Voltron

It’s amazing how tight a grip on these shows had on my childhood psyche. Almost as amazing, in fact, as how vapid they prove out to be in my adulthood.

Advertisements

Apple Form Factors

M.G. Siegler is revisiting the idea of an iPhone mini:

It’s sort of amazing for a few reasons, actually. First, ever since the dawn of the original iPhone, people have been clamoring for an “iPhone mini” or “iPhone nano”. This, despite that fact that looking at it now, that original iPhone is tiny. A 3.5-inch screen! The screen on my iPhone XS Max is 6.5-inches! As it turns out, Apple did make an “iPhone nano”, they just made it in hindsight…

I happily purchased the iPhone SE in 2016 when Apple re-launched their 4-inch smartphone with a then-current processor and upgraded storage, but nearly three years later, there’s no replacing it with a similarly sized model. I also miss the iPad mini, which I loved when it came out, but hasn’t been refreshed since 2015 — though a fifth iteration is rumored to come out again sometime this year.

I don’t know what draws me so much to these smaller devices, but I always love smaller tech — it feels less unweidly, easier to use.  Today I have no iPad and an iPhone X because I was on the couch using my iPhone SE and realized I wanted a bigger screen, an iPad for my pocket.  Since Apple doesn’t offer an iPad mini anymore, that meant a big iPhone.  And it’s always just a little too small for reading and light productivity, and a little too big for quick photography and one-handed texts.

MG links to a fellow who posted these mock-ups of an iPhone lineup that sizes “small, medium, and large” or “mini, iPhone, Max.”

The product marketing is clean and simple, but I suspect that Apple has entered a season where the measure by which they prioritize products (margins? units? high value purchasers?) is going to prevent the resurgence of small devices in the near future.

Not that these devices have to be “cheap,” but because I suspect they’re hard to price with thicker margins and sell effectively.  I’d happily spend some $800 on an edge-to-edge iPhone mini, but I think I’m in the minority.

Ben Thompson, on Stratechery (emphasis mine):

There is, of course, the question of cannibalism: if the XR is so great, why spend $250 more on an XS, or $350 more for the giant XS Max? This is where the iPhone X lesson matters. Last year’s iPhone 8 was a great phone too, with the same A11 processor as the iPhone X, a high quality LCD screen like the iPhone XR, and a premium aluminum-and-glass case (and 3D Touch!). It also had Touch ID and a more familiar interface, both arguably advantages in their own right, and the Plus size that so many people preferred.

It didn’t matter: Apple’s best customers, not just those who buy an iPhone every year, but also those whose only two alternatives are “my current once-flagship iPhone” or “the new flagship iPhone” are motivated first-and-foremost by having the best; price is a secondary concern. That is why the iPhone X was the best-selling smartphone, and the iPhone 8 — which launched two months before the iPhone X — a footnote.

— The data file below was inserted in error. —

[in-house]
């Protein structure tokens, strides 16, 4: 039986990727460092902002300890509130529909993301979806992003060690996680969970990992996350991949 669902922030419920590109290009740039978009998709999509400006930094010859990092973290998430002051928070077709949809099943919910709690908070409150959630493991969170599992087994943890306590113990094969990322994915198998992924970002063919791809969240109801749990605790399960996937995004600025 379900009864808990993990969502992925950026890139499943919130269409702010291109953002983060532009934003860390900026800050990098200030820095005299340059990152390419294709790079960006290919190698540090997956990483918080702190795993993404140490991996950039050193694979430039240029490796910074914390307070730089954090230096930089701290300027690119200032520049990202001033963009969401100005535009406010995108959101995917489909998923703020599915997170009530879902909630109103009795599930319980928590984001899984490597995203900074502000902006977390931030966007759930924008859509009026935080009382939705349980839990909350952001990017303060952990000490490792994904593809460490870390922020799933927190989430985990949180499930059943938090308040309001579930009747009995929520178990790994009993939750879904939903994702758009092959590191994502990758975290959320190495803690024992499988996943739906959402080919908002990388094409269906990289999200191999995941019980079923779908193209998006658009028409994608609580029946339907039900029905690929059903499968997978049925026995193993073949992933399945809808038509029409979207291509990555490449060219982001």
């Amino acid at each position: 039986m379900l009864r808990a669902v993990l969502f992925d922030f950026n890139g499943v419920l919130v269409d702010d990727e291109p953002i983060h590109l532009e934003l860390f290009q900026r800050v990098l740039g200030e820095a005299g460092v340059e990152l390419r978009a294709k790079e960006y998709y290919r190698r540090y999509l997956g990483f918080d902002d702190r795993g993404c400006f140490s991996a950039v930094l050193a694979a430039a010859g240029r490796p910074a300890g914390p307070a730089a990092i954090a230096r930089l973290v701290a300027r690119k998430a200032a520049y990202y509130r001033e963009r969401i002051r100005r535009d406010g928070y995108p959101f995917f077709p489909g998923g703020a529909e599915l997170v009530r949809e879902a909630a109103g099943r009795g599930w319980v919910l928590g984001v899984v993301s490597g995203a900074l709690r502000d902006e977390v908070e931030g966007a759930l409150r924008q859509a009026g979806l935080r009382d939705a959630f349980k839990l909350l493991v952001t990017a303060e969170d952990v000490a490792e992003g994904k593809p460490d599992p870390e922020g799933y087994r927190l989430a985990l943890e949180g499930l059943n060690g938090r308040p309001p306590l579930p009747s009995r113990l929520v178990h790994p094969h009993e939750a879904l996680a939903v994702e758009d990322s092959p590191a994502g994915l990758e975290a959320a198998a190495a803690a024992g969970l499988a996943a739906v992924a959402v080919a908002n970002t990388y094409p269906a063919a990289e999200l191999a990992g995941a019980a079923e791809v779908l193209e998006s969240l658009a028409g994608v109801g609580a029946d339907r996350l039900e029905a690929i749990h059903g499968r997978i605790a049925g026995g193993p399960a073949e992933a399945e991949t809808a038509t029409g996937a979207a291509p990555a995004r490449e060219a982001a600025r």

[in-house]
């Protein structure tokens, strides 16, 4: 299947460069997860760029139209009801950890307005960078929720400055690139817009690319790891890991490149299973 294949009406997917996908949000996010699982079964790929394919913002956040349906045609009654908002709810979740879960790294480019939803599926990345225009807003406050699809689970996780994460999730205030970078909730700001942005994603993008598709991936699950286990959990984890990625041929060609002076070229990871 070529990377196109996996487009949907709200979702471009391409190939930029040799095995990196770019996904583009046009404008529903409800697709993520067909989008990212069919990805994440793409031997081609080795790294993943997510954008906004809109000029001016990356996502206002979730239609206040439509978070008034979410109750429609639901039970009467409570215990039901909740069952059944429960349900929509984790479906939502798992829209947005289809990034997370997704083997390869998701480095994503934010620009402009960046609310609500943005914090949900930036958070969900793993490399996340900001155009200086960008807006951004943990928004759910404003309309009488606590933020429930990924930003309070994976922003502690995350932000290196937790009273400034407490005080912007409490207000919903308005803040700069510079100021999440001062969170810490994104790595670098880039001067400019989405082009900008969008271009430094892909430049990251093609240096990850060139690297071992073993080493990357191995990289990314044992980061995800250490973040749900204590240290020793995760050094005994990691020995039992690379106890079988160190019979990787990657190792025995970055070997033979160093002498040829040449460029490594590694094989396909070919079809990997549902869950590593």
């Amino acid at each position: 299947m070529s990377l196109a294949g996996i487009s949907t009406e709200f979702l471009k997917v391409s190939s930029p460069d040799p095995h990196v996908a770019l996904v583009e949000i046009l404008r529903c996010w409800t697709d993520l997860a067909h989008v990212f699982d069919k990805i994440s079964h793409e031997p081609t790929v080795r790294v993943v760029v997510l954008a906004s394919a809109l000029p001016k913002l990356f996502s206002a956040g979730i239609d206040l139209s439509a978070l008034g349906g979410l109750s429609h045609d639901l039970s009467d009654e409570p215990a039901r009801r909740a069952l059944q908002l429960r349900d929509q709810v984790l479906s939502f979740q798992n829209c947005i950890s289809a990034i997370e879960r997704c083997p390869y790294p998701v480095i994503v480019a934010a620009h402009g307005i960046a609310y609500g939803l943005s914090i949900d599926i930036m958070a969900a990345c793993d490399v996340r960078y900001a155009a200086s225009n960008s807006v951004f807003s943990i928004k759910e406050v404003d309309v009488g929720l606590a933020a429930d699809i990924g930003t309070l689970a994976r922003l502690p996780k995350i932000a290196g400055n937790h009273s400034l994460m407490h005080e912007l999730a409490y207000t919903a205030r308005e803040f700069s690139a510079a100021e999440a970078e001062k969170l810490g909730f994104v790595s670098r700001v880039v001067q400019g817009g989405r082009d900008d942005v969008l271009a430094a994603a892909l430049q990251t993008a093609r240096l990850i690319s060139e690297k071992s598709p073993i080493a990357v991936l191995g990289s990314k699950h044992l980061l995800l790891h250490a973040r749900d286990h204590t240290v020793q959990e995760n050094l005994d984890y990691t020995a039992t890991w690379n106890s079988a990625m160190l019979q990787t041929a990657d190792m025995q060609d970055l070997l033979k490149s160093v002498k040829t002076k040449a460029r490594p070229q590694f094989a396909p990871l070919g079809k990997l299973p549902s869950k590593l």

Prioritizing the right product is, as I’m coming to understand in my professional life, not a trivial undertaking.  And the passionate minority of small phone-preferring customers, of which Seigler and I seem to be a part, appears to be just not a big enough opportunity for Apple to service.

What even is code?

Every hard-fought factoid about the absolute best and most principled way to use the language will be fetid zoo garbage by the end of the year.

—Paul Ford, What Is Code?

Finally completed the magnum opus that is Paul Ford’s 38,000-word essay about writing software. And this, after having had a colleague remind me of its existence back in November and trying for weeks in the interstices of the day to make progress.

Among the charming sets of words he strung together, these were my favorite. This week’s goal: work “fetid zoo garbage” into a sentence.

These markets are here to make you feel foolish…

The markets of late have me reminiscing about the financial crisis of 2008-09. The office had CNBC streaming 24/7 on the trading floor, and you couldn’t take your eyes off the screen.

Watching protestors—who were actually just down the street—in Zuccotti Park, where hundreds of Occupiers from the Occupy Wall Street movement were camped out.

(Darkly) joking with colleagues that we’d soon be seeing CNBC cameras trained on Citi’s front door at 388 Greenwich St as colleagues carry out cardboard boxes in tears.

Hearing Art Cashin say in January 2009, at the very bottom of the market, “the end of the world is priced into these stocks.”

And then…and, then…there was this:

I’m just trying to be the voice of reason, guiding you to the light.

—Jeff Macke, CBNC

You sure tried, Jeff.